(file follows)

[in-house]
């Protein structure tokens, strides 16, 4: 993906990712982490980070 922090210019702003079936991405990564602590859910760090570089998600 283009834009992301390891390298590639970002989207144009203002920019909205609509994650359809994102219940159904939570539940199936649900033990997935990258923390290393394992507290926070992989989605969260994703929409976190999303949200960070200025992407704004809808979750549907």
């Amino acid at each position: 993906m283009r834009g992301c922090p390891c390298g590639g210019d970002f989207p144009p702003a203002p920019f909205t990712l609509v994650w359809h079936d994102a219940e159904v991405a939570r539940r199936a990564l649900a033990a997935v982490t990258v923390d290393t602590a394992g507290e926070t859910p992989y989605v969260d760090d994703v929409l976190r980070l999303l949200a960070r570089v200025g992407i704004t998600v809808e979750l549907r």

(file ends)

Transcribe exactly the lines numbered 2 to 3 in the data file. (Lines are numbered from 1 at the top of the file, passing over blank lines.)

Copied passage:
């Protein structure tokens, strides 16, 4: 993906990712982490980070 922090210019702003079936991405990564602590859910760090570089998600 283009834009992301390891390298590639970002989207144009203002920019909205609509994650359809994102219940159904939570539940199936649900033990997935990258923390290393394992507290926070992989989605969260994703929409976190999303949200960070200025992407704004809808979750549907």
């Amino acid at each position: 993906m283009r834009g992301c922090p390891c390298g590639g210019d970002f989207p144009p702003a203002p920019f909205t990712l609509v994650w359809h079936d994102a219940e159904v991405a939570r539940r199936a990564l649900a033990a997935v982490t990258v923390d290393t602590a394992g507290e926070t859910p992989y989605v969260d760090d994703v929409l976190r980070l999303l949200a960070r570089v200025g992407i704004t998600v809808e979750l549907r």